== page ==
What does a relative charge do

A ion [i̯oːn] (from ancient Greek ἰών or ἰόνion, “Going”) is an electrically charged atom or molecule. It contains at least one positively charged atomic nucleus. Its or their charge corresponds to the number of protons it contains. An ion can also contain electrons. The outwardly effective, observable charge of the ion arises from the different numbers of protons and electrons. Ions are through electronsdefect positive, or by electronsexcess negatively charged.

Fast ionsmoving in one direction are studied or used in atomic physics, nuclear physics and particle physics, see ion radiation, ion source or particle accelerator. A plasma (e.g. inside a star) is a disordered ensemble of fast ions and electrons that move in all directions at high temperatures, like the molecules of a gas.

The following statements essentially relate to slow or stationary ions.

Positively charged ions are called cations, negatively charged anions, because they move in an electric field to the cathode (negative pole) or to the anode (positive pole). In a solvent they form a solvation shell.

Formation of Ions



Positively charged ions (Cations) are formed when atoms release electrons (usually external electrons). This creates a relative excess of protons (positive charge carriers), which is no longer balanced by the electrons present (negative charge carriers) - the positive charges predominate, the ion is positively charged!

Example:Metal ions are usually positively charged.
Equation for sodium ion formation: Na → Na+ + e
Equation for the formation of magnesium ions: Mg → Mg2+ + 2e


Negatively charged ions (Anions) are formed when atoms pick up electrons. This creates a relative excess of electrons (negative charge carriers), which is no longer balanced by the existing protons (positive charge carriers) - the negative charges predominate, the ion is negatively charged.

Example:Non-metal ions are usually negatively charged.
Equation for the formation of chloride ions: Cl + e → Cl
Equation for sulfide ion formation: S + 2e → p2−

In chemistry, mobile ions are mainly formed spontaneously when salts are dissolved in polar solvents (water) e.g. NaCl (solid) + H2O → Well+(dissolved) + Cl(dissolved), e.g. in the aqueous environment of cells and organisms (electrolyte solution). Here they play a decisive role for the electrical phenomena on membranes, especially for excitability (membrane potential, action potential).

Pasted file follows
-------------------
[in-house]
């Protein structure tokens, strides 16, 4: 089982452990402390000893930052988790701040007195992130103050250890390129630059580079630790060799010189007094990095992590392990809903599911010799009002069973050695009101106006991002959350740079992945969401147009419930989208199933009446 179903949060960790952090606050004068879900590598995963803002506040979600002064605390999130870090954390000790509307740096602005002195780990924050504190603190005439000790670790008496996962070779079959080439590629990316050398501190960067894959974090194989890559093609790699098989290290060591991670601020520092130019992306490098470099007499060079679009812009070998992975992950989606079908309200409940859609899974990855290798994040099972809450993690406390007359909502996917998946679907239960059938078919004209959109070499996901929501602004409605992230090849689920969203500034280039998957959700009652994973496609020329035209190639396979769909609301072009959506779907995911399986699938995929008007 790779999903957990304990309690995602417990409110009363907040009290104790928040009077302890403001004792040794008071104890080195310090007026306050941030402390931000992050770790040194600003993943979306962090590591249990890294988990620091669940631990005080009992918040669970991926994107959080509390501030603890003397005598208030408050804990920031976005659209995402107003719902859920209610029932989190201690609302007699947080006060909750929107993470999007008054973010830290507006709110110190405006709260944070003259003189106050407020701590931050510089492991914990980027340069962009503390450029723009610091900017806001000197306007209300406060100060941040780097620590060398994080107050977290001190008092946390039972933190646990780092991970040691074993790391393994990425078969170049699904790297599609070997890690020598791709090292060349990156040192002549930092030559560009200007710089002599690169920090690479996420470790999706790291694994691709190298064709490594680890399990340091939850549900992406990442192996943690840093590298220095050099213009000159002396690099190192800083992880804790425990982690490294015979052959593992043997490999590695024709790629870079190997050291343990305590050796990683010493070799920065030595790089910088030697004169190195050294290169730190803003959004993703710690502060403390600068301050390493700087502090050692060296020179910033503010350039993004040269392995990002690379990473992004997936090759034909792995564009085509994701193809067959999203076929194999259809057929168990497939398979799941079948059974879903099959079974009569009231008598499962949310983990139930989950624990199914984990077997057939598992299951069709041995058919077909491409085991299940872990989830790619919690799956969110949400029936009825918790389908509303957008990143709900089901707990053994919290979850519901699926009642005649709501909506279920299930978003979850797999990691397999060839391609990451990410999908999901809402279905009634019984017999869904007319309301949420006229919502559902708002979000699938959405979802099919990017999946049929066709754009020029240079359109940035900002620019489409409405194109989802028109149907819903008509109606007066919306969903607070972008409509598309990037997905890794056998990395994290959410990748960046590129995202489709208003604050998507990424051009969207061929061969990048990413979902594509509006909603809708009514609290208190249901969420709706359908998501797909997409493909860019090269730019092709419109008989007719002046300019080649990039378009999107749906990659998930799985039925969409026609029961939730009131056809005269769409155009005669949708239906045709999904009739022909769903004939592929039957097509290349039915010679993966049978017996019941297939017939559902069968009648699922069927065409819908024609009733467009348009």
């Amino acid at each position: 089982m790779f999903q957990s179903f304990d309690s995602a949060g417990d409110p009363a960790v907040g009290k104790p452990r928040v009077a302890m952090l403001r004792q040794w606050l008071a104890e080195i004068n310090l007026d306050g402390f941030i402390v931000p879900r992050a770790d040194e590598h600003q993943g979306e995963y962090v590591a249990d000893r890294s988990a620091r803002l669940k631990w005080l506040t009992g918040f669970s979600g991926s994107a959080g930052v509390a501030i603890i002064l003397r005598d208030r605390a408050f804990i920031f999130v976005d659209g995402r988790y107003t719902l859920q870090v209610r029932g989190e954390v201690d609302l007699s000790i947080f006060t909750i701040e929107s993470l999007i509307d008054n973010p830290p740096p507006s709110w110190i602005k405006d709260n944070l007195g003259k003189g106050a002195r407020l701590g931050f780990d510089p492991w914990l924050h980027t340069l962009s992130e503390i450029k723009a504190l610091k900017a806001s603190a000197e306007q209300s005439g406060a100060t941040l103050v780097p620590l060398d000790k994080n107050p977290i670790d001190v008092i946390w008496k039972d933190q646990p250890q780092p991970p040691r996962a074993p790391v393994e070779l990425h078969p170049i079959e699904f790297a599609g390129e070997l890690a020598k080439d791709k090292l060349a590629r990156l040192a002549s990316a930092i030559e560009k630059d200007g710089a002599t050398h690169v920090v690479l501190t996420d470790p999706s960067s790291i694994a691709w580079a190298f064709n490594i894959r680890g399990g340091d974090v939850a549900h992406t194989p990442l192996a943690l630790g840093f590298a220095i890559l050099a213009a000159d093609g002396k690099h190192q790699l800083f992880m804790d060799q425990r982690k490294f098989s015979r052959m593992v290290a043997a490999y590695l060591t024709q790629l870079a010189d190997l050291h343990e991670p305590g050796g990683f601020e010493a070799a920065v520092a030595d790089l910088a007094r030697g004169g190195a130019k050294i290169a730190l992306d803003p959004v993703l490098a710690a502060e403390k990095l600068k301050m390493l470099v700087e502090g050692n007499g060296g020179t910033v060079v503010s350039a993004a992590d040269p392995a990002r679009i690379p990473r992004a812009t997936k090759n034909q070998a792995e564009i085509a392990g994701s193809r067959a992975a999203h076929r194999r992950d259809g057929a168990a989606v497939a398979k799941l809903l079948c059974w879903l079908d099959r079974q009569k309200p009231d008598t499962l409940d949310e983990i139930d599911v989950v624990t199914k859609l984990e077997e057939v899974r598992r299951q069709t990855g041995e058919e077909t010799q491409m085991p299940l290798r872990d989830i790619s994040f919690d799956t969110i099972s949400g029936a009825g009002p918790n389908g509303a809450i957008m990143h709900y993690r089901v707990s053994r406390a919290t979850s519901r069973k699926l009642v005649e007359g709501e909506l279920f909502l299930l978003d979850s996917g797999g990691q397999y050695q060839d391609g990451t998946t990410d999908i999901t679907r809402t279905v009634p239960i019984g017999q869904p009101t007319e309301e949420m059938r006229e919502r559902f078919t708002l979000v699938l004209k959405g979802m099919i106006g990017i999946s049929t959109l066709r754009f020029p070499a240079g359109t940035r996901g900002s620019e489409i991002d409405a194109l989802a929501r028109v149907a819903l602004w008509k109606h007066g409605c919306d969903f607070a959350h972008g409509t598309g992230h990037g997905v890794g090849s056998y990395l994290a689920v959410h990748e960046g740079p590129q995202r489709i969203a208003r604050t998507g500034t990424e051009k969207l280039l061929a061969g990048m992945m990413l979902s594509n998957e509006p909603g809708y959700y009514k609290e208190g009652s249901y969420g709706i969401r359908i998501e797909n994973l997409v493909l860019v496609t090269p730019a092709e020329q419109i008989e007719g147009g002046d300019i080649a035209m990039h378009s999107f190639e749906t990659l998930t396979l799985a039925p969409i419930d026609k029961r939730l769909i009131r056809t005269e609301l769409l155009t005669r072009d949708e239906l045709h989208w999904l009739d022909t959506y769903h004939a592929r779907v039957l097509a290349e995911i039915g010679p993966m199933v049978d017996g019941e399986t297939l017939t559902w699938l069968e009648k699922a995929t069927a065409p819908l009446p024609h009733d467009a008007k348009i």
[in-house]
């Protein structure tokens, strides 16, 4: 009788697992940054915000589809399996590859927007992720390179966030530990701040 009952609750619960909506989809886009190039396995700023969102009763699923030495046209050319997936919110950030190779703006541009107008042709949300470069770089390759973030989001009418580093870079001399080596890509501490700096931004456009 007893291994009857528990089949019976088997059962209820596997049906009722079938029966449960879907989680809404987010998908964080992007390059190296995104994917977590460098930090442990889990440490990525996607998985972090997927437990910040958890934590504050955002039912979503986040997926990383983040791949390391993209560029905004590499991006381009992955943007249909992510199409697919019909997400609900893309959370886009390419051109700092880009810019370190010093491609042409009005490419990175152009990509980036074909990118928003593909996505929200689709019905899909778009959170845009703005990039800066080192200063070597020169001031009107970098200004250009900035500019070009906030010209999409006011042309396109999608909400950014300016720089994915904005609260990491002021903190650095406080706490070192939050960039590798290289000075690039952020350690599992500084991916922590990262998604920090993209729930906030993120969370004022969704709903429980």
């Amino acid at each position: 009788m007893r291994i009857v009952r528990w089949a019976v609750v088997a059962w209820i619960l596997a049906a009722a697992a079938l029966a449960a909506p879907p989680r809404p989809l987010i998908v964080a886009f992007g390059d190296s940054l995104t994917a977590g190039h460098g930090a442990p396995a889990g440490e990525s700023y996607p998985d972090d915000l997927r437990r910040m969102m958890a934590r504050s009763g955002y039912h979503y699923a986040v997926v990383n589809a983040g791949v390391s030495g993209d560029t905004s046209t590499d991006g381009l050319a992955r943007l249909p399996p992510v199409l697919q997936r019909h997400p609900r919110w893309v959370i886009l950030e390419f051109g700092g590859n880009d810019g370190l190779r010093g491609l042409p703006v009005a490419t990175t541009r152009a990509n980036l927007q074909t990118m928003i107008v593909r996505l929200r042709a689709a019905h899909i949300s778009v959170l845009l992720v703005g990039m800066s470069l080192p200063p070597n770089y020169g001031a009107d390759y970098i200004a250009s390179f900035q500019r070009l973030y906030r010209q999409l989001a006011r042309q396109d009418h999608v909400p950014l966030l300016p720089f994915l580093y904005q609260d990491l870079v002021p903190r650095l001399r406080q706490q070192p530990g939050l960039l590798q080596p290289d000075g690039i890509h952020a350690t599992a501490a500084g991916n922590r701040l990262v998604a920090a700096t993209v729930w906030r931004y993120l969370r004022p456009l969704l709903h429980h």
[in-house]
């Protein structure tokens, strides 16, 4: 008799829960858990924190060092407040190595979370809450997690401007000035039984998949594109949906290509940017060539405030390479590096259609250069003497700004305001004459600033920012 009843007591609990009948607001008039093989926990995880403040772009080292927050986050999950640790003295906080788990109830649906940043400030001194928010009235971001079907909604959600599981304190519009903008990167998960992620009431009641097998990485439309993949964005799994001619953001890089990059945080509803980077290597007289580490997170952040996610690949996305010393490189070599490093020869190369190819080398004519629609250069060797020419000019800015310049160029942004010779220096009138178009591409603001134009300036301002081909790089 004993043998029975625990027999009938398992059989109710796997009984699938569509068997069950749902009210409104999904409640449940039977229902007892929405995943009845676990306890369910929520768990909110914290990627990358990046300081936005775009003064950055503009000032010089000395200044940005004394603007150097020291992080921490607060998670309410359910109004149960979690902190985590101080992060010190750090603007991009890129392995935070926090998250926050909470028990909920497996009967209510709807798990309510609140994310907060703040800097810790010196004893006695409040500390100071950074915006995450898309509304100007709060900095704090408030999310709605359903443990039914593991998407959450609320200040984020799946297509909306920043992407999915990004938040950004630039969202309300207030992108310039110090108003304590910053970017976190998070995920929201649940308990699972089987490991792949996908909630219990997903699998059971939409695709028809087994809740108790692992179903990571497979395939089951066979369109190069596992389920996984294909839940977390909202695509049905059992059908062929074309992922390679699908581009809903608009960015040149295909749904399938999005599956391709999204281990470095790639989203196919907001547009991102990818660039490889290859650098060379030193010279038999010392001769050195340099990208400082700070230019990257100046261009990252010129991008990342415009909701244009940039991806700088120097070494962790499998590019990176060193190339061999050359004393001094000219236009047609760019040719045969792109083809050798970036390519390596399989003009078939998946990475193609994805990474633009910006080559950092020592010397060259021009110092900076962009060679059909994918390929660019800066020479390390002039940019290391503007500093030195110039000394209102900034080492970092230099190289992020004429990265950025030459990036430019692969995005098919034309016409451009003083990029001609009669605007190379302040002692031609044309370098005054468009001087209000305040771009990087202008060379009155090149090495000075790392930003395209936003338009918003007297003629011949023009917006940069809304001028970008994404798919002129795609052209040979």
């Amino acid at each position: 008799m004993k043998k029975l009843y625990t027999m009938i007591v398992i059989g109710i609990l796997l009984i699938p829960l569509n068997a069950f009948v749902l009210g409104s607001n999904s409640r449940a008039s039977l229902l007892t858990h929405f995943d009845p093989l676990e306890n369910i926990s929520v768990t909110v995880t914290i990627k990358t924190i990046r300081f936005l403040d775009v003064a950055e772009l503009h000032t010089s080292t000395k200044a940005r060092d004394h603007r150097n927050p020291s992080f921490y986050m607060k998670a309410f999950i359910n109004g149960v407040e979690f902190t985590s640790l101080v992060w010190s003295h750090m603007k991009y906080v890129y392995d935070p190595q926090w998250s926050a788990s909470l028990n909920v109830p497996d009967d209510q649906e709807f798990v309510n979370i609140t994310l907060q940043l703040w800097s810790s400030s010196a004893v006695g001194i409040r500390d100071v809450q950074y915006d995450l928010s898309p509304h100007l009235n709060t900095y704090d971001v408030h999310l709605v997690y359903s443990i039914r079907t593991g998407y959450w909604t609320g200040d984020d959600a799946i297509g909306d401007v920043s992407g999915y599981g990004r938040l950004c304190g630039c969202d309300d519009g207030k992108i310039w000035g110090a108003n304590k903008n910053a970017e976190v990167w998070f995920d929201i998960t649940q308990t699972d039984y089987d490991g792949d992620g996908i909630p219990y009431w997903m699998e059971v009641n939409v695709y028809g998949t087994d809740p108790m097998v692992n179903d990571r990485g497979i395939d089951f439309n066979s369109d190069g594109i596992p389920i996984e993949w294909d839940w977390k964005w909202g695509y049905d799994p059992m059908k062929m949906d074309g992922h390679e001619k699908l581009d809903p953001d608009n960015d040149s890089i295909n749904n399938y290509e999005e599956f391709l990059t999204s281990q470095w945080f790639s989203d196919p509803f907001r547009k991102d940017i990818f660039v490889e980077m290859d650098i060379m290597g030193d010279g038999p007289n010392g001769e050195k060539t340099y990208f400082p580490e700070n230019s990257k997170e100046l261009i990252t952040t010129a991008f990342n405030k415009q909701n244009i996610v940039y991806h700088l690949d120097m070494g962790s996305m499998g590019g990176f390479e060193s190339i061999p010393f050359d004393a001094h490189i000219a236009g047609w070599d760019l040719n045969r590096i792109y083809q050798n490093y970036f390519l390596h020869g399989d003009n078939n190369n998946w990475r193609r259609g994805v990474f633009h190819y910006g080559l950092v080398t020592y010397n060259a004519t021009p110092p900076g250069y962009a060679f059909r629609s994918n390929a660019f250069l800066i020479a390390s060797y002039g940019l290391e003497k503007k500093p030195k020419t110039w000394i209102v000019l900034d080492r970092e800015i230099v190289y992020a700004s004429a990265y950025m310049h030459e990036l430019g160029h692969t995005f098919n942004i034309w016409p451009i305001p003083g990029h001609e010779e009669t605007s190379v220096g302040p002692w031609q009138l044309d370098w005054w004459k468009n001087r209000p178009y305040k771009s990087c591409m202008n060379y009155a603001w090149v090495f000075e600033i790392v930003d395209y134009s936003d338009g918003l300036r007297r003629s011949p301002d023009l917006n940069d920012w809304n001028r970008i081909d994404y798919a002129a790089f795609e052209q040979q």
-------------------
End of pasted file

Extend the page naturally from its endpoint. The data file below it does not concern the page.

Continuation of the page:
An ion is commonly used in chemistry NiMen− (Non-metal ion) or with Men + (Metal ion).

Examples are:

  • N / A+ - sodium ion (n is omitted here, there n is equal to one)
  • S.2− - sulfide ion
  • NH4+ - Ammonium ion, a compound ion

Properties of the ions

The radius of ions differs from that of the corresponding atom. The cation radius is smaller - due to the fact that the outer orbitals are not occupied - that of the anions is usually larger because the outer orbitals are filled with electrons and / or other orbitals are newly occupied. Depending on the ratio of charge to radius, ions have different polarizing effects in chemical bonds.

Ions of different charges form salts through ionic bonding. Solutions that contain ionic substances conduct electricity and are therefore called electrolytes.

A cyclic ion is an ion that is built up in a ring structure (cyclic compounds).


Ions with more than 3 under or excess charges are rarely found in chemistry. In physics, they are generated for specific experimental purposes and also occur in nature.

Gas ions play a role in the conduction processes in fluorescent lamps and other gas discharges (electrical sparks, lightning). An (almost) completely ionized gas is called plasma.

Ionized noble gases can form ionic bonds. Noble gas halide compounds are used in excimer lasers.

In the case of molecules with two or more functional groups, it can happen that they have a positive charge on one group and a negative charge on another (the molecule is then neutral overall). Such polar molecules are also known as zwitterions.

Electrolytes play a major role in metabolic processes and in batteries.


After the release or acceptance of electrons, the valence electron shell has a different number of electrons than before. If the number of electrons of the ion in all shells is the same as the normal constellation of a noble gas atom, one speaks of a "noble gas configuration".

See also

Categories: Electrochemistry | Chemical bond